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Structural development accounting: theory and applications: Tenth World Congress


Gancia, Gino; Müller, Andreas; Zilibotti, Fabrizio (2013). Structural development accounting: theory and applications: Tenth World Congress. In: Acemoglu, Daron; Arellano, Manuel; Dekel, Eddie. Advances in Economics and Econometrics. Cambridge, UK: Cambridge University Press, 373-418.

Abstract

We construct and estimate a unified model combining three of the main sources of cross-country income disparities: differences in factor endowments, barriers to technology adoption and the inappropriateness of frontier technologies to local conditions. The key components are different types of workers, distortions to capital accumulation, directed technical change, costly adoption and spillovers from the world technology frontier. Despite its parsimonious parametrization, our empirical model provides a good fit of GDP data for up to 86 countries in 1970 and 122 countries in 2000. Removing barriers to technology adoption would increase the output per worker of the average non-OECD country relative to the US from 0.19 to 0.61, while increasing skill premia in all countries. Removing barriers to trade in goods amplifies income disparities, induces skill-biased technology adoption and increases skill premia in the majority of countries. These results are reverted if trade liberalization is coupled with international IPR protection.

Abstract

We construct and estimate a unified model combining three of the main sources of cross-country income disparities: differences in factor endowments, barriers to technology adoption and the inappropriateness of frontier technologies to local conditions. The key components are different types of workers, distortions to capital accumulation, directed technical change, costly adoption and spillovers from the world technology frontier. Despite its parsimonious parametrization, our empirical model provides a good fit of GDP data for up to 86 countries in 1970 and 122 countries in 2000. Removing barriers to technology adoption would increase the output per worker of the average non-OECD country relative to the US from 0.19 to 0.61, while increasing skill premia in all countries. Removing barriers to trade in goods amplifies income disparities, induces skill-biased technology adoption and increases skill premia in the majority of countries. These results are reverted if trade liberalization is coupled with international IPR protection.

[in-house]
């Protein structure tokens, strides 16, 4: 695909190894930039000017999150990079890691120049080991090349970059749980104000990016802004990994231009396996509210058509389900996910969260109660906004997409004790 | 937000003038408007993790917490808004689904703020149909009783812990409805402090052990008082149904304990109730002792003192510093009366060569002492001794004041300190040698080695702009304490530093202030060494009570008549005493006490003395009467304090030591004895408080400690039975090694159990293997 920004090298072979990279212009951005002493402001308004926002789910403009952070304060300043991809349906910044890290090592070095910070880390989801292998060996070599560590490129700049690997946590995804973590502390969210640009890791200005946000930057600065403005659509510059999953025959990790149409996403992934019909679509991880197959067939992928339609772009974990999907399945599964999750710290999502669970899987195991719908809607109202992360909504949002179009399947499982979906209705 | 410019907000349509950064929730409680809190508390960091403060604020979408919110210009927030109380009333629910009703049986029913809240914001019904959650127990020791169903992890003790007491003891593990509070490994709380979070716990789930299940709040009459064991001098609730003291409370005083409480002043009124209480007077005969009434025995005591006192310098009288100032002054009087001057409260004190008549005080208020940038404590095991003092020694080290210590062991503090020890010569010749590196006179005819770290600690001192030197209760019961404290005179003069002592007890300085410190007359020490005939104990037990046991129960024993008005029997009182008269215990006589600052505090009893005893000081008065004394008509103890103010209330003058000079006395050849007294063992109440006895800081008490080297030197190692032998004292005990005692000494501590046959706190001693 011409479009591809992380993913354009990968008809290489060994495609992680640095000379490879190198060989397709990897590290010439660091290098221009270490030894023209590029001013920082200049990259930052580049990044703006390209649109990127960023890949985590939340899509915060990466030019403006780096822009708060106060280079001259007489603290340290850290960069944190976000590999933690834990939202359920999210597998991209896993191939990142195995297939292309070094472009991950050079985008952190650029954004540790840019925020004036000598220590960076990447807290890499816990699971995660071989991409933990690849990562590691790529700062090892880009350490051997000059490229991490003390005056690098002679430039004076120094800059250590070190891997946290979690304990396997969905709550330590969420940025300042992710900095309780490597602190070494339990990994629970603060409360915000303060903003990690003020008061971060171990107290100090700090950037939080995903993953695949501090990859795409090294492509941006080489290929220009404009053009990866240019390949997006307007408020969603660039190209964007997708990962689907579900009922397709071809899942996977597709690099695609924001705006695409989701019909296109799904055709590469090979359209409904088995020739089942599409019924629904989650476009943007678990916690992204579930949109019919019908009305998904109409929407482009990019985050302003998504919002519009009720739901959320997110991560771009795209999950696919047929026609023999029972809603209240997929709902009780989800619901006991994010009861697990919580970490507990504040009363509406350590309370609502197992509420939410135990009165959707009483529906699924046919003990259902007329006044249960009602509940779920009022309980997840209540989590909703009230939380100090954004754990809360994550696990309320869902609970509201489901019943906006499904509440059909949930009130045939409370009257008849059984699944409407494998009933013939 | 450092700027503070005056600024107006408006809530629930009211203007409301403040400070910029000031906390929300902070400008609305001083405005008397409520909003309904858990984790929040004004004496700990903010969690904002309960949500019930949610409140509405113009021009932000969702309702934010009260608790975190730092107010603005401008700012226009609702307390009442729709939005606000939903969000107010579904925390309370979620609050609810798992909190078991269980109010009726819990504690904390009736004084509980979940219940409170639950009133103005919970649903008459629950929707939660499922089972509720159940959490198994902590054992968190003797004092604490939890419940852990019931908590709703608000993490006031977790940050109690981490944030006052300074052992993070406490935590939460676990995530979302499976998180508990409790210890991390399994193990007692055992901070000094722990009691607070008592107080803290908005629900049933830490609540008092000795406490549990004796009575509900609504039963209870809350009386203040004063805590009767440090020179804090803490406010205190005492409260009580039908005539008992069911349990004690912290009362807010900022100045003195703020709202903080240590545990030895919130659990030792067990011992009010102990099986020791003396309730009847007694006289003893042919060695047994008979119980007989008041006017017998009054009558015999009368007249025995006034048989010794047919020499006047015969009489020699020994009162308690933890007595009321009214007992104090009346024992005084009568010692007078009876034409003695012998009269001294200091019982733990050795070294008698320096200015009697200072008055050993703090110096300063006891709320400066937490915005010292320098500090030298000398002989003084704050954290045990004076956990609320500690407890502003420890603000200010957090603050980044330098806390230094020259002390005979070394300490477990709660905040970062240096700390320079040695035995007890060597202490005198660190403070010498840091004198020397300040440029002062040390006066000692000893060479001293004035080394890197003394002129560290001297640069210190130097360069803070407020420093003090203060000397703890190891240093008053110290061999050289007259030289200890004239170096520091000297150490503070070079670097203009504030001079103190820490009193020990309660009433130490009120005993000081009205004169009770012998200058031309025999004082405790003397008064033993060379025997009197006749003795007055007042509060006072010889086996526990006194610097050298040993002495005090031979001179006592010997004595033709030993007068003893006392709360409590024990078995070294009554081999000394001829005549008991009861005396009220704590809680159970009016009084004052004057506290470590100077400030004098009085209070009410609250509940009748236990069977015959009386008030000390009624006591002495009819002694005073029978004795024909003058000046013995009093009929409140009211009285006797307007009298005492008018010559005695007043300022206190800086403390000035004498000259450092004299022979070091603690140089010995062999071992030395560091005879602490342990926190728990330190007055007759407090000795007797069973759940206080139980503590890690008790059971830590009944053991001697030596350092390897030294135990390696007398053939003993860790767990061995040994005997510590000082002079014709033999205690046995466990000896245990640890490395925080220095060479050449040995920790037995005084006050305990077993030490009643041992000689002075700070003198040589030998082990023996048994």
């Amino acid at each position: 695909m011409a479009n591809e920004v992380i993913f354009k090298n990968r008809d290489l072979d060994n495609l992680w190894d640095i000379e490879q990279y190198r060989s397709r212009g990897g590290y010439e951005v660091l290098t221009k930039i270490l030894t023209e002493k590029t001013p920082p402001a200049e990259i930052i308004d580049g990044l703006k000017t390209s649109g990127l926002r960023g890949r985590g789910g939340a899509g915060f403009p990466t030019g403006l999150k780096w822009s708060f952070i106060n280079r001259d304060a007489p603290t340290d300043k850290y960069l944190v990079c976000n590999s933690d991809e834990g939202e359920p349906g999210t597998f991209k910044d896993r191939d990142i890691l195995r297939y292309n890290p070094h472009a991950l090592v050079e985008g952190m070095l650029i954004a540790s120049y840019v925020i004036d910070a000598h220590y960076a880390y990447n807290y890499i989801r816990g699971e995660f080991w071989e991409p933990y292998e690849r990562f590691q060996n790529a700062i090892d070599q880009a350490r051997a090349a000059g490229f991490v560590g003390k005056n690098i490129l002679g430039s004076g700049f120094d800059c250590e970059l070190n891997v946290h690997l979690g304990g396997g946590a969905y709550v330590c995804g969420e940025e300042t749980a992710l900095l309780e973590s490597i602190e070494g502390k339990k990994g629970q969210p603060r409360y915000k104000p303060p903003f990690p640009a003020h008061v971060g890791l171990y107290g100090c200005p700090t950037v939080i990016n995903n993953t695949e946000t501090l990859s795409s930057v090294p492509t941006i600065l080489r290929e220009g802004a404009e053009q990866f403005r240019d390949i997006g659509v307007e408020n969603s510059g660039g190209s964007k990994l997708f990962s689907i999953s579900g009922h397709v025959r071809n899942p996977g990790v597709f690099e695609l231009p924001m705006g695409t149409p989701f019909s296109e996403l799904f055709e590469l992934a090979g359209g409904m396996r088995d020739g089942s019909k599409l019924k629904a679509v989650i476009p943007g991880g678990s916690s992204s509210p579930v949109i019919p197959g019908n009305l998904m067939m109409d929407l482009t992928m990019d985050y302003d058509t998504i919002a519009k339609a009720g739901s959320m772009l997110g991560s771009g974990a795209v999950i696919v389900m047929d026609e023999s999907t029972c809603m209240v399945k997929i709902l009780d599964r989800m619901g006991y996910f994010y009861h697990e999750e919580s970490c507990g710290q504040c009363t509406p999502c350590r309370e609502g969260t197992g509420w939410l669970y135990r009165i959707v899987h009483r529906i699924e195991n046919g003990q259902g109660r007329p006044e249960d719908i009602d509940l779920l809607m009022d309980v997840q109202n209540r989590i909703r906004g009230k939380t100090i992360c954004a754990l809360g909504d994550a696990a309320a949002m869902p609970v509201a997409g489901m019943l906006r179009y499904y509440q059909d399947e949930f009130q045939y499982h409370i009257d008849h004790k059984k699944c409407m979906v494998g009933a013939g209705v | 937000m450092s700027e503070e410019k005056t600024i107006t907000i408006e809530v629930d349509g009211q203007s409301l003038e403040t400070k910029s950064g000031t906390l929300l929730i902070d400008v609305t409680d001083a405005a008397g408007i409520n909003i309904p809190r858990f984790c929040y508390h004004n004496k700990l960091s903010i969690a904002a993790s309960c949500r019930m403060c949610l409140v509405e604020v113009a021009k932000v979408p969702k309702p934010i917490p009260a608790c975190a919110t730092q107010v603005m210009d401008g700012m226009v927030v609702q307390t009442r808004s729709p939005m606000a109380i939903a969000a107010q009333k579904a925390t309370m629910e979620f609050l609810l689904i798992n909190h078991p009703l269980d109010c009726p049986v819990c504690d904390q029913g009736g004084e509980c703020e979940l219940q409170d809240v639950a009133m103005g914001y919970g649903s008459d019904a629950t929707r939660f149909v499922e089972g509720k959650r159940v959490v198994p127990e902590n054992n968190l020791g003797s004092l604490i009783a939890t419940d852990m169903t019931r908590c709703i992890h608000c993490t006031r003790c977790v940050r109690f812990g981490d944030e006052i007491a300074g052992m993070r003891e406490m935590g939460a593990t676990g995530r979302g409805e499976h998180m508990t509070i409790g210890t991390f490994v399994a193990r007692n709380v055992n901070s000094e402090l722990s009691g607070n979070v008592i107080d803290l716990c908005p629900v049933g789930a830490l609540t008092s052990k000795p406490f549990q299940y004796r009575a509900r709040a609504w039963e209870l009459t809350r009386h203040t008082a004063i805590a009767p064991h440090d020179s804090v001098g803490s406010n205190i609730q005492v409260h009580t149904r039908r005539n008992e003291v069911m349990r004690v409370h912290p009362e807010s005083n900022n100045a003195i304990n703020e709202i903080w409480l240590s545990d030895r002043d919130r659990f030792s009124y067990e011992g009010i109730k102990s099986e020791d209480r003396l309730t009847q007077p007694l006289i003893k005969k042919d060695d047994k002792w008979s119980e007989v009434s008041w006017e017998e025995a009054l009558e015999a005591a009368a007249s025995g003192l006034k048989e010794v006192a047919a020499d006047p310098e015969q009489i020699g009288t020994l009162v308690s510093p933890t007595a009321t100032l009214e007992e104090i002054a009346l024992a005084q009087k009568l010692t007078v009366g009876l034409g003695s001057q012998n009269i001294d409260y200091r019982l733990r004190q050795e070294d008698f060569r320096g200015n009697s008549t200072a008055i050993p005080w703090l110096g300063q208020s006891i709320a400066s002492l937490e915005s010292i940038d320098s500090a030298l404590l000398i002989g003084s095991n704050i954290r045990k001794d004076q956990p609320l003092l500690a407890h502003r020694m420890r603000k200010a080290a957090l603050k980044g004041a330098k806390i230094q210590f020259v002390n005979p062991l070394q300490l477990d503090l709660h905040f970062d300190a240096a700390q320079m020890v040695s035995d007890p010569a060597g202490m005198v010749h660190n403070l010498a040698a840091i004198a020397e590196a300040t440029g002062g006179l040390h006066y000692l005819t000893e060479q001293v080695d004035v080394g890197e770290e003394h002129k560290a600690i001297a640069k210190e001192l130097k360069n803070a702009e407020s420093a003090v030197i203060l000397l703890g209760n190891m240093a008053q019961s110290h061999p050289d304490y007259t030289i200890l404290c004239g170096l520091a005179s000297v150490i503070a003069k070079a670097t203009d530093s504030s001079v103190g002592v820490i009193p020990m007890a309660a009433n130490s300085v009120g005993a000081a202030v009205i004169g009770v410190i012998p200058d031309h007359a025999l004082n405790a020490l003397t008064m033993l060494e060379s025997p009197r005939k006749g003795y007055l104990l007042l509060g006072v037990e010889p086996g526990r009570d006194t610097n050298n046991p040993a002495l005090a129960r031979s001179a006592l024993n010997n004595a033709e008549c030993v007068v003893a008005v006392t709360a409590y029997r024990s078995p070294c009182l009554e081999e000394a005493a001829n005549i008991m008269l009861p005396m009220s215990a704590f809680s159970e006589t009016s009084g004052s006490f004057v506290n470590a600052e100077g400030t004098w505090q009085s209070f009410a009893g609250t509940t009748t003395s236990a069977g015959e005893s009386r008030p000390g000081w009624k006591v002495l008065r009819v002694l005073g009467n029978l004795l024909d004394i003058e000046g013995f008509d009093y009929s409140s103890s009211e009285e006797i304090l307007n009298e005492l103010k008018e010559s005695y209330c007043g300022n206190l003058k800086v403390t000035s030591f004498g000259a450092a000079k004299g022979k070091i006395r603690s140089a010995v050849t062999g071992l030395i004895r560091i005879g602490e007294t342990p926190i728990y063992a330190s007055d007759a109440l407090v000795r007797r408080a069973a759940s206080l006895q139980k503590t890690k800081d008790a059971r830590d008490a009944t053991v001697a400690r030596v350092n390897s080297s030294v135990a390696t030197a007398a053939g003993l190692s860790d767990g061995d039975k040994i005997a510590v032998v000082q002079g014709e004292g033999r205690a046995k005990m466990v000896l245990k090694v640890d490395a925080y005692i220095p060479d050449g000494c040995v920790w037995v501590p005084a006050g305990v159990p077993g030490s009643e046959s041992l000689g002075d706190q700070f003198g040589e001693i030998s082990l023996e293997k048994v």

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Additional indexing

Item Type:Book Section, not refereed, original work
Communities & Collections:03 Faculty of Economics > Department of Economics
Dewey Decimal Classification:330 Economics
Uncontrolled Keywords:Directed technology adoption, development accounting, distance to frontier, inappropriate technologies, skill-biased technical change, productivity, TFP differences
Language:English
Date:May 2013
Deposited On:29 Jan 2014 11:23
Last Modified:08 Dec 2017 03:29
Publisher:Cambridge University Press
ISBN:9781107017214
Additional Information:See also ECON Working Paper No. 10 (http://www.zora.uzh.ch/51514/)
Official URL:http://www.cambridge.org/ca/academic/subjects/economics/economics-general-interest/advances-economics-and-econometrics-theory-and-applications-tenth-world-congress

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